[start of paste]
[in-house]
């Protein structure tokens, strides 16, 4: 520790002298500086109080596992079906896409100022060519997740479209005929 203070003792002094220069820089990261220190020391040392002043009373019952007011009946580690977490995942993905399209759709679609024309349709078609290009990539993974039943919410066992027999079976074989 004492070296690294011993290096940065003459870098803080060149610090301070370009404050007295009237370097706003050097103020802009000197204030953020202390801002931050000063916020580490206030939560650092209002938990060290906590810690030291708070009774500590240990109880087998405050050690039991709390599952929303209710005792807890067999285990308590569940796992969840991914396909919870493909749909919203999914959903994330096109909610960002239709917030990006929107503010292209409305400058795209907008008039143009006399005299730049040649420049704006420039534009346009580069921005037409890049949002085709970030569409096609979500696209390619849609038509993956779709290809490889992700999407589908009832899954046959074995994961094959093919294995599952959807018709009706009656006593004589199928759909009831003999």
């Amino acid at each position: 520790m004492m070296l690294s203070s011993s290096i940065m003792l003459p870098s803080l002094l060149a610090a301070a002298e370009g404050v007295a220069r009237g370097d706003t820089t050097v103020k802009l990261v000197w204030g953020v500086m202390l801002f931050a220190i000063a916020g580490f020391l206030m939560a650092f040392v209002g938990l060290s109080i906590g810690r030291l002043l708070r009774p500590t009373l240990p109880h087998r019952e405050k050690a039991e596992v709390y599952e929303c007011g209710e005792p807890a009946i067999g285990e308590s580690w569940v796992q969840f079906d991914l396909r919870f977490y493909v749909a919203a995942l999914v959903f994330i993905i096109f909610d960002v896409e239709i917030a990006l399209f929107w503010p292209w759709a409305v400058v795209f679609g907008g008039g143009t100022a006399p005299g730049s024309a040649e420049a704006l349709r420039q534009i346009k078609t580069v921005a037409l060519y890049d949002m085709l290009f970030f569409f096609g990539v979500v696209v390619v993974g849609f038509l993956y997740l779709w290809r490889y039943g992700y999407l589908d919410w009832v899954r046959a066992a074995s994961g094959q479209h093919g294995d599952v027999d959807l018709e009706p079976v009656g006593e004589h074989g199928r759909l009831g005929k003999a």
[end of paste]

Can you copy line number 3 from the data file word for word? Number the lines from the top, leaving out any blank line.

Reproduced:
């Amino acid at each position: 520790m004492m070296l690294s203070s011993s290096i940065m003792l003459p870098s803080l002094l060149a610090a301070a002298e370009g404050v007295a220069r009237g370097d706003t820089t050097v103020k802009l990261v000197w204030g953020v500086m202390l801002f931050a220190i000063a916020g580490f020391l206030m939560a650092f040392v209002g938990l060290s109080i906590g810690r030291l002043l708070r009774p500590t009373l240990p109880h087998r019952e405050k050690a039991e596992v709390y599952e929303c007011g209710e005792p807890a009946i067999g285990e308590s580690w569940v796992q969840f079906d991914l396909r919870f977490y493909v749909a919203a995942l999914v959903f994330i993905i096109f909610d960002v896409e239709i917030a990006l399209f929107w503010p292209w759709a409305v400058v795209f679609g907008g008039g143009t100022a006399p005299g730049s024309a040649e420049a704006l349709r420039q534009i346009k078609t580069v921005a037409l060519y890049d949002m085709l290009f970030f569409f096609g990539v979500v696209v390619v993974g849609f038509l993956y997740l779709w290809r490889y039943g992700y999407l589908d919410w009832v899954r046959a066992a074995s994961g094959q479209h093919g294995d599952v027999d959807l018709e009706p079976v009656g006593e004589h074989g199928r759909l009831g005929k003999a």